18. People outside of the GB&I and Europe have no idea what it is like to be a battleground for a world war. In your experience, what course/design suffered the most because of WWII?
This is an impossible question to answer with any certainty. Some of the very best courses in the UK were damaged quite badly by defensive war-time efforts. A few of the more notable cases in point include Turnberry, Saunton and Princes. On the continent, Colt’s Le Touquet and Royal Zoute were virtually destroyed. Yet it is Princes that I long to see restored.
While several green sites and a few fairway corridors were incorporated into the current 27 hole configuration, by all accounts the original design was far more daring and expansive with blind shots and plenty of uneven lies requiring excellent ball flight control. Most unusual in its day, Sir Harry Mallaby-Deeley intended Princes to be a clear alternative to both Deal and Sandwich which were very exclusive clubs for the use of the male gentry. Mallaby-Deeley wanted to build a hotel and course which would allow female members and cater to families of golfers. While a very long course, Princes utilized forward tees to attract female members. After opening in 1907 and surviving the First World War, the course was deemed of sufficient quality to host the Ladies 1922 Open. It would be during the roaring 20s that Princes would become the club of the great and good. This air of exclusivity culminated with Princes being selected to host the 1932 Open. Just seven years later, as soon as war was declared on Germany, the course and clubhouse was requisitioned by the military. When hearing of the greens being used for mortar practice, Lord Brabazon suggested this was like “throwing darts at a Rembrandt”. Eventually the course was re-opened in 1952 to a design by Guy Campbell and John Morrison working separately on individual holes. The course and club, while very good, have failed to achieve anything close to the reputation Princes enjoyed in the first 30+ years of existence.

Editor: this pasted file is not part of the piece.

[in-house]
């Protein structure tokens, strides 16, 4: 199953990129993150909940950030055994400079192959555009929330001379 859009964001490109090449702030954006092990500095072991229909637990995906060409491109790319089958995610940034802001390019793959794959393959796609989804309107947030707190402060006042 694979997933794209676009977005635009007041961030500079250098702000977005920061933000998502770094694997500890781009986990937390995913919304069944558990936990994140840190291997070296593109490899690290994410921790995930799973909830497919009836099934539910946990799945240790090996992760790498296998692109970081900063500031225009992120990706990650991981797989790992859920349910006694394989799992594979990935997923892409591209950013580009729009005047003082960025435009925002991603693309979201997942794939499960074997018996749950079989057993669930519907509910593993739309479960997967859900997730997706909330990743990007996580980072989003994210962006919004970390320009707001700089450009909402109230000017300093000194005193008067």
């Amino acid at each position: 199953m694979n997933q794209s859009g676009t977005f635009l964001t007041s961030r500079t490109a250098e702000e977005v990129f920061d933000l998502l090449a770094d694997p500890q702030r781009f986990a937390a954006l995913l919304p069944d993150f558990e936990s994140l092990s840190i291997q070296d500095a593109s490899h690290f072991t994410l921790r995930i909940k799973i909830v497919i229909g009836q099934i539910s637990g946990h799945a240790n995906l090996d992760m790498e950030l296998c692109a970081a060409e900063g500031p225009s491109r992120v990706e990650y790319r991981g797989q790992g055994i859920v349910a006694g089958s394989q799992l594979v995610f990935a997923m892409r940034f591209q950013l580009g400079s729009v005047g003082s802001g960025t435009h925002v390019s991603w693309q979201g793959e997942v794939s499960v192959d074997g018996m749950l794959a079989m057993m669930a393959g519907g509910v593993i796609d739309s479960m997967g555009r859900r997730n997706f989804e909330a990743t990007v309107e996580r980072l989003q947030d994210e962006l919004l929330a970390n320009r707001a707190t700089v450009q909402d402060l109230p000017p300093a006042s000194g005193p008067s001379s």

19. Lots of people have tried to make money from the sport in the USA. Lots of courses were founded and exist in the UK for the simple purpose of providing pleasure to their members and guests. Is it accurate to say that golf in the UK remains – mercifully – a much simpler affair than in the USA?
On the one hand, yes, it is undoubtedly true that the game is simpler and therefore far cheaper for club membership than in the US. On the other hand, it often doesn’t get any more basic than public/municipal golf and on this score the US far outstretches what GB&I have to offer. Most private clubs in GB&I can be treated as publics because visitors are not only allowed, but welcomed, however, visitors fees for good courses can often start at around £35 and rise to seemingly unlimited heights. I often visit Michigan and check on prices of the public courses I used to frequent and find that green fees haven’t increased in over 10 years! Sure, these aren’t the best of courses, but some are soundly designed and in good nick. It is churlish to be overly critical when the green fee is $25. Still, because I enjoy having access to and playing classic courses that aren’t overly crowded, I much prefer the GB&I model.